• Reading storybooks develops an interest in literature, which will eventually lead the children to make decisions on what to read.
• Using familiar or traditional stories will develop a greater cultural awareness in the learner. The more familiar the story (e.g. Momotoru – the peach boy in Japan) the greater the interest in and success at reading is likely to be.
• Storybooks create great possibilities for personalisation and extension activities. For example ‘Goldilocks and the three bears’ –
 How do the learners feel about goldilocks? Was she a good or bad girl? Why?
 Which bear do they like the most and why?
 Act out scenes from the text.
 Read part of the story – the learners tell you what happens next.
 Draw the characters or locations from the story.
 Learners put (pre-prepared) pictures or words in the correct order and re-tell the story.
 If telling the story for a second or third time the teacher can miss words out for learners to ‘fill in’ by guessing the answers.
 Learners can progress from ‘being read to’ to ‘reading out’ for the class.
 Stories can be adapted (learners can decide on a different ending or setting) and retold (from a different point of view).

If stories are to be effectively exploited in the classroom, there is a need for teachers to plan work with clear language learning and learning goals in mind.

What does the teacher do? What do the learners do?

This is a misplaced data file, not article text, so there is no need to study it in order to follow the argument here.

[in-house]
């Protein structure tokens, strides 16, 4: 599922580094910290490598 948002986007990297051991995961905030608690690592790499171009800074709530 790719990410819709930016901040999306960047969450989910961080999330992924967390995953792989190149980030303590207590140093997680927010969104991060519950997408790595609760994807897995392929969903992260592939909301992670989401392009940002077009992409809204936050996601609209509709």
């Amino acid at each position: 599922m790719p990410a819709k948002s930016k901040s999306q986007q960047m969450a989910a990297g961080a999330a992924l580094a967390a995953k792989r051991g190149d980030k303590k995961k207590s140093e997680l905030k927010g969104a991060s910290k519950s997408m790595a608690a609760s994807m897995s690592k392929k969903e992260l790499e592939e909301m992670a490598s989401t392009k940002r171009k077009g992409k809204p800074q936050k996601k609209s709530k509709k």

• The teacher should speak ‘spontaneously’ and naturally
• Use natural intonation
• Use your body and face to make gestures
• Don’t worry if you make mistakes – the learners will not notice!
• Repeat and rephrase in a natural way
• Show pictures and talk about them
• Talk to learners about aspects of the story
• Learners listen and can repeat certain phrases (e.g. “Where are you going?”)
• Learners can see the text, look at the words and follow the story
• Learners can comment on the story as it develops

How do I do it in the classroom?
• Establish a routine. Though the activity may seem strange at first the learners will soon get used to it
• Storytelling need only be short, regular activities. Telling the story should be followed by something physical (movement / mime) or social (drawing pictures together) and related to the text. Altogether storytelling can be done in 10 minutes
• Consider the best time for a storytelling activity. As the task is ‘learning to read’ it should come after the usual presentation and practice of any typical ‘target’ language. Possibly after a physical activity to change the pace a little. Remember that storytelling need only be around 10 minutes of the lesson

Writing about the story or characters, drawing pictures to support the story and even writing their own story are fun and useful homework activities. Storytelling can be done with any young learners from 2-4 years (listening passively) to 4-6 years (listening and drawing) to 6-9 years (reacting to the story; offering ‘opinions’; writing about characters) to 9-12 years (re-telling; writing; re-ordering a story etc.)